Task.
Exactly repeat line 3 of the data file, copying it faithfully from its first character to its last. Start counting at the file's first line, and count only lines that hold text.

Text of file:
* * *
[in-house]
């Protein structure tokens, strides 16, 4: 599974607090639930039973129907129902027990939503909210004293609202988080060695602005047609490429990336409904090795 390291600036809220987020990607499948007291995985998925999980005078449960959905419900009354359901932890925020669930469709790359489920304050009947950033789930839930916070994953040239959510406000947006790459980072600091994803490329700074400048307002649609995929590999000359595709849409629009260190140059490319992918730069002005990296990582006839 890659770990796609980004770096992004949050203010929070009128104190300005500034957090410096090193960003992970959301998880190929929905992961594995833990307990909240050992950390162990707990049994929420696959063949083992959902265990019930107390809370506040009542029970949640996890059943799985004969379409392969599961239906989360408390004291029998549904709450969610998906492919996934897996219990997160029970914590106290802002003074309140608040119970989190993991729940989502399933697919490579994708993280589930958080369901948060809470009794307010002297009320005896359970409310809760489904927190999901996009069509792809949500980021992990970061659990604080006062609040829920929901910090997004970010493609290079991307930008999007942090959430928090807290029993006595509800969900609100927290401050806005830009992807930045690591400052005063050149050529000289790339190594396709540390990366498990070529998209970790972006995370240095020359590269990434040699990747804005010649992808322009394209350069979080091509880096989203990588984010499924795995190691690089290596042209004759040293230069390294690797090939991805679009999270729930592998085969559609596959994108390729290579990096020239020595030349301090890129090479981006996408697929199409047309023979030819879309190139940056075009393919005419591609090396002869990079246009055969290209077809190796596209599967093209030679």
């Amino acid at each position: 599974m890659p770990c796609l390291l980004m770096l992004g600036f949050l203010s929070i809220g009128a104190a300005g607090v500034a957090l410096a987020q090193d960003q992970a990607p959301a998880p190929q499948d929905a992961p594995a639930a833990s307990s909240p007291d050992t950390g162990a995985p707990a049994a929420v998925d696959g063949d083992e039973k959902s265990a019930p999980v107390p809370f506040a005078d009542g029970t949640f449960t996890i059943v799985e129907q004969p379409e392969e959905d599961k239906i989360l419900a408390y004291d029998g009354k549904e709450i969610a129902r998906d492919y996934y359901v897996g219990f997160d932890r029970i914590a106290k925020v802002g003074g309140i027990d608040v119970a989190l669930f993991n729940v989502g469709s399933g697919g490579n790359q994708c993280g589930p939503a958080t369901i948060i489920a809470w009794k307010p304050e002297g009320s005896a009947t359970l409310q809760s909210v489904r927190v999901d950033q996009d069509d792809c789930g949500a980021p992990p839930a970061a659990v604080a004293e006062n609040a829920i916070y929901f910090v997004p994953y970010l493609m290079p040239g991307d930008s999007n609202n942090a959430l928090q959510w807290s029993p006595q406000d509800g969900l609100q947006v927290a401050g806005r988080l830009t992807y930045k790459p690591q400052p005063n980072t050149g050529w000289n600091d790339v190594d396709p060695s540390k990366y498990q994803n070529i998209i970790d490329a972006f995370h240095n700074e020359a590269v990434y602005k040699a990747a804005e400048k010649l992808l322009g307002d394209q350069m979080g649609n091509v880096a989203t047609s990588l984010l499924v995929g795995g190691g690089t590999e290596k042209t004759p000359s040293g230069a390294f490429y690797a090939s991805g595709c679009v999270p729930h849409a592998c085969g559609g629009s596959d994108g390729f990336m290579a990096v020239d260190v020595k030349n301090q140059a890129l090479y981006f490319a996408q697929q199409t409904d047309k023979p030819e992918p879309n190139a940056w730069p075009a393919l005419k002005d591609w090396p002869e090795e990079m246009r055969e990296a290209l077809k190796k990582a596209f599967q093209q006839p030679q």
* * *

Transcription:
């Amino acid at each position: 599974m890659p770990c796609l390291l980004m770096l992004g600036f949050l203010s929070i809220g009128a104190a300005g607090v500034a957090l410096a987020q090193d960003q992970a990607p959301a998880p190929q499948d929905a992961p594995a639930a833990s307990s909240p007291d050992t950390g162990a995985p707990a049994a929420v998925d696959g063949d083992e039973k959902s265990a019930p999980v107390p809370f506040a005078d009542g029970t949640f449960t996890i059943v799985e129907q004969p379409e392969e959905d599961k239906i989360l419900a408390y004291d029998g009354k549904e709450i969610a129902r998906d492919y996934y359901v897996g219990f997160d932890r029970i914590a106290k925020v802002g003074g309140i027990d608040v119970a989190l669930f993991n729940v989502g469709s399933g697919g490579n790359q994708c993280g589930p939503a958080t369901i948060i489920a809470w009794k307010p304050e002297g009320s005896a009947t359970l409310q809760s909210v489904r927190v999901d950033q996009d069509d792809c789930g949500a980021p992990p839930a970061a659990v604080a004293e006062n609040a829920i916070y929901f910090v997004p994953y970010l493609m290079p040239g991307d930008s999007n609202n942090a959430l928090q959510w807290s029993p006595q406000d509800g969900l609100q947006v927290a401050g806005r988080l830009t992807y930045k790459p690591q400052p005063n980072t050149g050529w000289n600091d790339v190594d396709p060695s540390k990366y498990q994803n070529i998209i970790d490329a972006f995370h240095n700074e020359a590269v990434y602005k040699a990747a804005e400048k010649l992808l322009g307002d394209q350069m979080g649609n091509v880096a989203t047609s990588l984010l499924v995929g795995g190691g690089t590999e290596k042209t004759p000359s040293g230069a390294f490429y690797a090939s991805g595709c679009v999270p729930h849409a592998c085969g559609g629009s596959d994108g390729f990336m290579a990096v020239d260190v020595k030349n301090q140059a890129l090479y981006f490319a996408q697929q199409t409904d047309k023979p030819e992918p879309n190139a940056w730069p075009a393919l005419k002005d591609w090396p002869e090795e990079m246009r055969e990296a290209l077809k190796k990582a596209f599967q093209q006839p030679q």